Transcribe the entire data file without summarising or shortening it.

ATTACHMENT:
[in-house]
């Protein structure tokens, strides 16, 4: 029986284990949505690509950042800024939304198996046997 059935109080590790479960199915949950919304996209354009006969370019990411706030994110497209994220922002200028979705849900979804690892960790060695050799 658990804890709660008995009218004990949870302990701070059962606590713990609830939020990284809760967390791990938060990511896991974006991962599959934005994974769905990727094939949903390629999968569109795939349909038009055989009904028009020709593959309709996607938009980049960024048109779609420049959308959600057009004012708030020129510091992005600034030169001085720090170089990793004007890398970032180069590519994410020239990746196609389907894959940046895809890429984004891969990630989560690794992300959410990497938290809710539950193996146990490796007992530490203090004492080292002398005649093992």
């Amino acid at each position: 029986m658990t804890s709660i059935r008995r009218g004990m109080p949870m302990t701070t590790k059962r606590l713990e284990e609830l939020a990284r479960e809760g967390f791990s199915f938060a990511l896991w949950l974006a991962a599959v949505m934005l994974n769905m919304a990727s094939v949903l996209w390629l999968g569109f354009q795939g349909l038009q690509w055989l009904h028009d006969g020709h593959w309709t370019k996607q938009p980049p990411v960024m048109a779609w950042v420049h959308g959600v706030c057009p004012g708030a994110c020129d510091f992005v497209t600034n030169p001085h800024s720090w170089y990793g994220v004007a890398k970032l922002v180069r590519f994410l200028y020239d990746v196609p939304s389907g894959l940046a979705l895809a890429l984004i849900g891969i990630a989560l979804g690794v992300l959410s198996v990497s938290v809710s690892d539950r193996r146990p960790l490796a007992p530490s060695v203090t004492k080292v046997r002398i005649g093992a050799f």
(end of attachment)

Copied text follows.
[in-house]
């Protein structure tokens, strides 16, 4: 029986284990949505690509950042800024939304198996046997 059935109080590790479960199915949950919304996209354009006969370019990411706030994110497209994220922002200028979705849900979804690892960790060695050799 658990804890709660008995009218004990949870302990701070059962606590713990609830939020990284809760967390791990938060990511896991974006991962599959934005994974769905990727094939949903390629999968569109795939349909038009055989009904028009020709593959309709996607938009980049960024048109779609420049959308959600057009004012708030020129510091992005600034030169001085720090170089990793004007890398970032180069590519994410020239990746196609389907894959940046895809890429984004891969990630989560690794992300959410990497938290809710539950193996146990490796007992530490203090004492080292002398005649093992």
């Amino acid at each position: 029986m658990t804890s709660i059935r008995r009218g004990m109080p949870m302990t701070t590790k059962r606590l713990e284990e609830l939020a990284r479960e809760g967390f791990s199915f938060a990511l896991w949950l974006a991962a599959v949505m934005l994974n769905m919304a990727s094939v949903l996209w390629l999968g569109f354009q795939g349909l038009q690509w055989l009904h028009d006969g020709h593959w309709t370019k996607q938009p980049p990411v960024m048109a779609w950042v420049h959308g959600v706030c057009p004012g708030a994110c020129d510091f992005v497209t600034n030169p001085h800024s720090w170089y990793g994220v004007a890398k970032l922002v180069r590519f994410l200028y020239d990746v196609p939304s389907g894959l940046a979705l895809a890429l984004i849900g891969i990630a989560l979804g690794v992300l959410s198996v990497s938290v809710s690892d539950r193996r146990p960790l490796a007992p530490s060695v203090t004492k080292v046997r002398i005649g093992a050799f």